If you plan to install Mountain Lion on an older Mac, you might be out of luck. The new operating system release raises the ladder in terms of graphics performance required for its new features like AirPlay Mirroring. As a result, a couple years old Mac might not cut it anymore. According to French-language website MacGeneration, any Mac sporting Intel’s sluggish GMA x3100 or 950 chip will not be able to run Mountain Lion. While we have come a long way since the GMA graphics, you probably have somewhere under your table or in the basement a legacy Mac that does not have enough oomph for Mountain Lion. Anything older than the mid-2007 iMacs, early-2008 Mac Pros, early-2009 Mac minis and Xserves are left behind. The same goes for MacBooks based on any Intel Core 2 Duo processor and the original 2008 MacBook Air. Sorry folks, that is the price of progression. In addition, the following platform changes may interest you…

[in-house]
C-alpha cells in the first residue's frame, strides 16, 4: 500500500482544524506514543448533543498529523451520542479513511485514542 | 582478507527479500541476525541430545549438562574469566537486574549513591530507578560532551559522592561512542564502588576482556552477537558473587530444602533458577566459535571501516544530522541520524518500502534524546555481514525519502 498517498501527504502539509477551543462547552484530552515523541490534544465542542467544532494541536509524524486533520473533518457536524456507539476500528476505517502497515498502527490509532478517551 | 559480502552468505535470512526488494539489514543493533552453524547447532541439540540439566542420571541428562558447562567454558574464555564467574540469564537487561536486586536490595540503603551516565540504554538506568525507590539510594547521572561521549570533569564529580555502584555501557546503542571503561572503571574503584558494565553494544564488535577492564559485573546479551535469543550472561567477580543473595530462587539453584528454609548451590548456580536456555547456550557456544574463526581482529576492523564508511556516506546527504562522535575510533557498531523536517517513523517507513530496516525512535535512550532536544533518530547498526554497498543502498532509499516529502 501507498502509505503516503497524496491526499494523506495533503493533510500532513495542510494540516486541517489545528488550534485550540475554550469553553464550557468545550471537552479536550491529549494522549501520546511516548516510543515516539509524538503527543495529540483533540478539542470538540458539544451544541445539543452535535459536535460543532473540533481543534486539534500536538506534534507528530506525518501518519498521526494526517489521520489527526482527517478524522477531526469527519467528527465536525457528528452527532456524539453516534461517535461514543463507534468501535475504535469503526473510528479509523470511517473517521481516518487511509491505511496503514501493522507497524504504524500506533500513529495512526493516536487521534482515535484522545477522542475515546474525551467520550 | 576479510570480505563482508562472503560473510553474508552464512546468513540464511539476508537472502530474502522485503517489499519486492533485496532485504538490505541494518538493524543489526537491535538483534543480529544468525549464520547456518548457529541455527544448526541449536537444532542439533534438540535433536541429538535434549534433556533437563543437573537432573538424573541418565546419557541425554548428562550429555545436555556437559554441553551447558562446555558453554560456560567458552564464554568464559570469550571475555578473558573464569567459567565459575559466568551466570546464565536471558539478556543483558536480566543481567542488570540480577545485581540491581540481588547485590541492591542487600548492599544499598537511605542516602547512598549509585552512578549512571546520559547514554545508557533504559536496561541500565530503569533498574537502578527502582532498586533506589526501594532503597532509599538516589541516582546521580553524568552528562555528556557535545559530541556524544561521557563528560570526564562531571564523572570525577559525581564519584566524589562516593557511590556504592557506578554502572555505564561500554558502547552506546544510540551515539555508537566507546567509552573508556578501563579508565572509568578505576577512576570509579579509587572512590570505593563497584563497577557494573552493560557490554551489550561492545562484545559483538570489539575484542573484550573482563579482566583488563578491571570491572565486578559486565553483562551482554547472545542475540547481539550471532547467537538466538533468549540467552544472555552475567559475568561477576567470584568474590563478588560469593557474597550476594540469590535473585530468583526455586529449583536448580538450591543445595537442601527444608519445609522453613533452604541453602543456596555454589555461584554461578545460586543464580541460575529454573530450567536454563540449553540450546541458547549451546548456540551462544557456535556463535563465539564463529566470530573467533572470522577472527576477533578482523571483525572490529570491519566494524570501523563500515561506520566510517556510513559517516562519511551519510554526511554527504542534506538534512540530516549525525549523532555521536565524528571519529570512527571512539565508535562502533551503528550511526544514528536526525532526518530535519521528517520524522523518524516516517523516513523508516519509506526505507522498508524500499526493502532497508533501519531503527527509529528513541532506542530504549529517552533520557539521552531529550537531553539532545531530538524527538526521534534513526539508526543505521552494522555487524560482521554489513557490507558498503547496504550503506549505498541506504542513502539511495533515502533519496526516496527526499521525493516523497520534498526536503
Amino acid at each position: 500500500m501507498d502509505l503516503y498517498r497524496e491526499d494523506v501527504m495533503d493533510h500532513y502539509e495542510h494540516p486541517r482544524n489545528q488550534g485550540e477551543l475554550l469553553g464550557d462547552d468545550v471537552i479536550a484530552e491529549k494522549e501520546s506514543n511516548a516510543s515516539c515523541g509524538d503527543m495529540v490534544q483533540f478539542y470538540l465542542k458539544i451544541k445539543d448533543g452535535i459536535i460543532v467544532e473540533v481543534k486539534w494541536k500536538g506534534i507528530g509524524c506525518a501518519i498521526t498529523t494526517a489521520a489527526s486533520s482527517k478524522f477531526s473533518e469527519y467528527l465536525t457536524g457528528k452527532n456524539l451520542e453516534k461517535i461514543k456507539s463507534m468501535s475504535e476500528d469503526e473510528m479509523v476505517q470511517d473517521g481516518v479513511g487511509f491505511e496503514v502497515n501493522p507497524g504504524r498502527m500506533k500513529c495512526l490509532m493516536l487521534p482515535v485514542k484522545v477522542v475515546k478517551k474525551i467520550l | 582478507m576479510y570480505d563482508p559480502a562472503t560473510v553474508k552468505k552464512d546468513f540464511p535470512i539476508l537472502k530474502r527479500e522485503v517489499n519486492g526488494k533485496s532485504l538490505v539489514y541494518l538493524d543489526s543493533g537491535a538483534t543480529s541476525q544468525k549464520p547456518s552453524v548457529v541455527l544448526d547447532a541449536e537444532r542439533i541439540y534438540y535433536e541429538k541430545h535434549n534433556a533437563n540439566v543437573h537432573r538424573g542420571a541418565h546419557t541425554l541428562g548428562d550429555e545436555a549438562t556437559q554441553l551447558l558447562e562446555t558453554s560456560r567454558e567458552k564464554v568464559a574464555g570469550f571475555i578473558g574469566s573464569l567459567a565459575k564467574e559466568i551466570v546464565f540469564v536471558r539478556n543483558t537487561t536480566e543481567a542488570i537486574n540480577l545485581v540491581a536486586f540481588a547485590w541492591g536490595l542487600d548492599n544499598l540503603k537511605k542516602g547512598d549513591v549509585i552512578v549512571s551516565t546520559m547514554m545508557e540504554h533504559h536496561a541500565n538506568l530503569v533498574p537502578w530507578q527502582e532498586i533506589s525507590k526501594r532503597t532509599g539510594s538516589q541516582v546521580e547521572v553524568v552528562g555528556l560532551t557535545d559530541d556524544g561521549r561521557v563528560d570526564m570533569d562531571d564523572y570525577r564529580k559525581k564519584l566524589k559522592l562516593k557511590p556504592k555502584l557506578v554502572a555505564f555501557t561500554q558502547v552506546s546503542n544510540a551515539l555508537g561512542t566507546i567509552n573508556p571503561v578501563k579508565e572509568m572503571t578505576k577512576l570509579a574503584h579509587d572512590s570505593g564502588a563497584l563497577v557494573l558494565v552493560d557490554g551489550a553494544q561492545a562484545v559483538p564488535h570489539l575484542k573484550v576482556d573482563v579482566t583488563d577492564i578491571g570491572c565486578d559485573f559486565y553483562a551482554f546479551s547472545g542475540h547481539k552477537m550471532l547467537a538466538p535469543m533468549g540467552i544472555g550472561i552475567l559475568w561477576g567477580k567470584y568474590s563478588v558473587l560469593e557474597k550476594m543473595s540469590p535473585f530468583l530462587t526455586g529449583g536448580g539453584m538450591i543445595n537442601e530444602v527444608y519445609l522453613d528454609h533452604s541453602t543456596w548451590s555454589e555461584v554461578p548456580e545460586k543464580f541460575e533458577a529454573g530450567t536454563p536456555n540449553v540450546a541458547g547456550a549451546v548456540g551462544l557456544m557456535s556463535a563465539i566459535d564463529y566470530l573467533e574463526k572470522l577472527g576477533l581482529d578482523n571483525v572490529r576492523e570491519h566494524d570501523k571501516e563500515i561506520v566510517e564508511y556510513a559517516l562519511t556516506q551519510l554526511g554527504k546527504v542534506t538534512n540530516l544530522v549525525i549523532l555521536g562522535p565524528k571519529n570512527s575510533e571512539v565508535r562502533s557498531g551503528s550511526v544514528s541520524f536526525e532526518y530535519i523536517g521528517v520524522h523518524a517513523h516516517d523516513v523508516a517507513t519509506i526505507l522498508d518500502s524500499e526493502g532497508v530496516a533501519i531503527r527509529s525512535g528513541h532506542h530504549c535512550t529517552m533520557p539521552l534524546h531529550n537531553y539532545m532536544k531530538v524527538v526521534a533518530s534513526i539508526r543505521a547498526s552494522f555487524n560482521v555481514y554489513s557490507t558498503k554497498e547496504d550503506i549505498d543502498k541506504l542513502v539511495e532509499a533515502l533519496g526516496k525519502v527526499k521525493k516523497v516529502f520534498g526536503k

On the software front, kernel extensions in Mountain Lion must be 64-bit. Also indicative, Apple declared most of the Carbon APIs deprecated in Mountain Lion. The company urged developers in the technical documents to resort to more modern technologies provided by the Mac operating system:

In OS X v10.8, most of the APIs in the Carbon Core framework are deprecated. In many cases, there are alternative APIs you can use, such as APIs in the Core Foundation, Foundation, GCD (Grand Central Dispatch), and Disk Arbitration frameworks.

This could mean that programs still relying on Carbon rather than the preferred Cocoa framework (we are looking at you, Adobe) risk going the way of Rosetta—a technology Apple killed with OS X 10.7 Lion.

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